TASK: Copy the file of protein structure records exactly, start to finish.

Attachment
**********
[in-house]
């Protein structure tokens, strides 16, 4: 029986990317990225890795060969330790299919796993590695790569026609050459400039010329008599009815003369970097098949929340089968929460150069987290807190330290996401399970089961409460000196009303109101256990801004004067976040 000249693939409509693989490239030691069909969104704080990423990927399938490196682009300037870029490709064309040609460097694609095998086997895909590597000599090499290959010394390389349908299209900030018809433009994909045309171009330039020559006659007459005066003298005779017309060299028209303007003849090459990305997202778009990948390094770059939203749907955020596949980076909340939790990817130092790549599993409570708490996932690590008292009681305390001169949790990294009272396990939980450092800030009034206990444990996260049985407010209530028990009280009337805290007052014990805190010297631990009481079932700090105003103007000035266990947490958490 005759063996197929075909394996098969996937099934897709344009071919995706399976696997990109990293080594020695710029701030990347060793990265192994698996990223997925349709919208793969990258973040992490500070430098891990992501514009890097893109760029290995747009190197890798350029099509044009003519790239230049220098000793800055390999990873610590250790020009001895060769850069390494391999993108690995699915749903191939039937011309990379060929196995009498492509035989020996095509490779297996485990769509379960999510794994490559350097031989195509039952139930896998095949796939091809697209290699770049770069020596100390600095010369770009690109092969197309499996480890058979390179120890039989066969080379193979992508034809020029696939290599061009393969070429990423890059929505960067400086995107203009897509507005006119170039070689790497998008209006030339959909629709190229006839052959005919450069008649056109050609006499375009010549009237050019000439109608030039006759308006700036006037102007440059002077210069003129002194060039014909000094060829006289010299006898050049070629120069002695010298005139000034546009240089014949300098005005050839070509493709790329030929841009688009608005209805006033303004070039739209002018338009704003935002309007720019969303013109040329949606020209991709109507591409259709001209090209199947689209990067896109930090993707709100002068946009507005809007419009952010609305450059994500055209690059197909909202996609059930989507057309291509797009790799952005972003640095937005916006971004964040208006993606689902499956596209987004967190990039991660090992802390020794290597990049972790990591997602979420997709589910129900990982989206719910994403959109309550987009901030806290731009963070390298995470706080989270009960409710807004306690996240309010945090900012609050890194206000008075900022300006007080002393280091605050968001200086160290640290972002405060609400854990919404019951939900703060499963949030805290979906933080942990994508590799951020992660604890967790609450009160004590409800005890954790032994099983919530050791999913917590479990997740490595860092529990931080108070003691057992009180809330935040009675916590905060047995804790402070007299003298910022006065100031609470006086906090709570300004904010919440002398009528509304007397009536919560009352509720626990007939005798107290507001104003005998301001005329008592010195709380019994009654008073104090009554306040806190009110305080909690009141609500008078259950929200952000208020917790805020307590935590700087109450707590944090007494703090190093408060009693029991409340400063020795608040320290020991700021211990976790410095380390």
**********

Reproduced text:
[in-house]
């Protein structure tokens, strides 16, 4: 029986990317990225890795060969330790299919796993590695790569026609050459400039010329008599009815003369970097098949929340089968929460150069987290807190330290996401399970089961409460000196009303109101256990801004004067976040 000249693939409509693989490239030691069909969104704080990423990927399938490196682009300037870029490709064309040609460097694609095998086997895909590597000599090499290959010394390389349908299209900030018809433009994909045309171009330039020559006659007459005066003298005779017309060299028209303007003849090459990305997202778009990948390094770059939203749907955020596949980076909340939790990817130092790549599993409570708490996932690590008292009681305390001169949790990294009272396990939980450092800030009034206990444990996260049985407010209530028990009280009337805290007052014990805190010297631990009481079932700090105003103007000035266990947490958490 005759063996197929075909394996098969996937099934897709344009071919995706399976696997990109990293080594020695710029701030990347060793990265192994698996990223997925349709919208793969990258973040992490500070430098891990992501514009890097893109760029290995747009190197890798350029099509044009003519790239230049220098000793800055390999990873610590250790020009001895060769850069390494391999993108690995699915749903191939039937011309990379060929196995009498492509035989020996095509490779297996485990769509379960999510794994490559350097031989195509039952139930896998095949796939091809697209290699770049770069020596100390600095010369770009690109092969197309499996480890058979390179120890039989066969080379193979992508034809020029696939290599061009393969070429990423890059929505960067400086995107203009897509507005006119170039070689790497998008209006030339959909629709190229006839052959005919450069008649056109050609006499375009010549009237050019000439109608030039006759308006700036006037102007440059002077210069003129002194060039014909000094060829006289010299006898050049070629120069002695010298005139000034546009240089014949300098005005050839070509493709790329030929841009688009608005209805006033303004070039739209002018338009704003935002309007720019969303013109040329949606020209991709109507591409259709001209090209199947689209990067896109930090993707709100002068946009507005809007419009952010609305450059994500055209690059197909909202996609059930989507057309291509797009790799952005972003640095937005916006971004964040208006993606689902499956596209987004967190990039991660090992802390020794290597990049972790990591997602979420997709589910129900990982989206719910994403959109309550987009901030806290731009963070390298995470706080989270009960409710807004306690996240309010945090900012609050890194206000008075900022300006007080002393280091605050968001200086160290640290972002405060609400854990919404019951939900703060499963949030805290979906933080942990994508590799951020992660604890967790609450009160004590409800005890954790032994099983919530050791999913917590479990997740490595860092529990931080108070003691057992009180809330935040009675916590905060047995804790402070007299003298910022006065100031609470006086906090709570300004904010919440002398009528509304007397009536919560009352509720626990007939005798107290507001104003005998301001005329008592010195709380019994009654008073104090009554306040806190009110305080909690009141609500008078259950929200952000208020917790805020307590935590700087109450707590944090007494703090190093408060009693029991409340400063020795608040320290020991700021211990976790410095380390």